Strengthening preparedness for complex emergency situations

Led by the French Red Cross, the Multi-site Events Response and Coordinated Intervention (MERCI) project was launched in Paris on 1-2 March. It brings together partners from the Bulgarian Red Cross, the Italian Red Cross, the Spanish Red Cross, the Portuguese Red Cross and the Red Cross EU Office to assess the needs of responders, to analyse current knowledge, existing practices and tools, and to develop guidelines and adaptable operational protocols for the management of multi-site crises.

In an ever-changing environment, emergency responders can be faced with different types of major incidents – technological, manmade, or natural – that happen in different places at similar times. For example, simultaneous terrorist attacks in various locations, or the cascading effects of an earthquake resulting in another large-scale disaster, could mean that traditional responses fall short. These complex situations can very quickly overwhelm organisational capacities to respond efficiently and in a coordinated way.  

Consequently, the MERCI project aims to contribute to strengthening the capacities of civil society and volunteering civil protection organisations so that they can act in coordination with public authorities before, during and after such events.

“As auxiliary to the public authorities, the French Red Cross is very active in responding to all types of emergencies across France. The recent attacks in Paris and elsewhere have made us re-evaluate our response procedures and forward planning.” says Philippe Testa, Head of the First Aid Department at the French Red Cross.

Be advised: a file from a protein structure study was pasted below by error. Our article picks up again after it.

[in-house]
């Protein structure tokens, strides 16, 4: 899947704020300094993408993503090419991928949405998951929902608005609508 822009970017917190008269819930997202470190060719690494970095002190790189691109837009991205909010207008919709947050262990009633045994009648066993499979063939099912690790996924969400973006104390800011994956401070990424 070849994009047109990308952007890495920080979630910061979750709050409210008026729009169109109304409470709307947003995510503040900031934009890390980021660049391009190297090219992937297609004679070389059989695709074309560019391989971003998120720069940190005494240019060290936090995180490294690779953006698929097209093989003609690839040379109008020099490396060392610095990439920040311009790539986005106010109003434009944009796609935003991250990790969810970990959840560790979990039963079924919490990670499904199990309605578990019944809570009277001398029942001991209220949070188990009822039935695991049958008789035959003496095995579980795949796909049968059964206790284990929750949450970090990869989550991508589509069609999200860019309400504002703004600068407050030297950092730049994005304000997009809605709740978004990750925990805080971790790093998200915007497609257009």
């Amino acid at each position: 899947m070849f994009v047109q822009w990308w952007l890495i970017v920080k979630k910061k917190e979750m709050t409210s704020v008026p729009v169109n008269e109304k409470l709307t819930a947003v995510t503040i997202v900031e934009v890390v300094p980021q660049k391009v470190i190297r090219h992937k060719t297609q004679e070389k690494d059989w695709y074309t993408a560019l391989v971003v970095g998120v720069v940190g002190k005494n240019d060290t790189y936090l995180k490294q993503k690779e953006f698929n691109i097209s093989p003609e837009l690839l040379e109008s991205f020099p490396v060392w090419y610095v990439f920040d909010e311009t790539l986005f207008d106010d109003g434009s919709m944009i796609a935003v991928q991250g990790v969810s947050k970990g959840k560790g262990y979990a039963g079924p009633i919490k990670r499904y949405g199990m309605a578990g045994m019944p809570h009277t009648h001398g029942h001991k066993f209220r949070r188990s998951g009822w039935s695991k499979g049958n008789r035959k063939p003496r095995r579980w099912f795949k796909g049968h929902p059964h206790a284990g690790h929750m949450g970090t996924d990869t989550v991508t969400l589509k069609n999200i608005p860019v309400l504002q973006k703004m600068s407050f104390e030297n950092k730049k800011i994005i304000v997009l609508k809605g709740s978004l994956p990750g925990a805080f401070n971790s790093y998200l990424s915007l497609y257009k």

“Initiating a European reflection on civil society responses to complex, multi-site situations in urban areas is really important for the Red Cross”, he adds. “We are dedicated to building our capacities to better address the population’s needs in this evolving context”.

Through a series of specialised training sessions, first responders and operation managers will learn about the potential new risks that they will need to respond to, and how to best incorporate harmonised planning tools. This will be followed by a series of simulation exercises to test and adapt the procedures and training developed during the two-year MERCI project.

MERCI will be implemented with the support of the Civil Protection Financial Instrument of the European Union, which aims to enhance cooperation in prevention and preparedness in civil protection and marine pollution. The programme covers any type of disaster, such as floods, earthquakes, fires and pandemics, or chemical, biological, radiological and nuclear emergencies.

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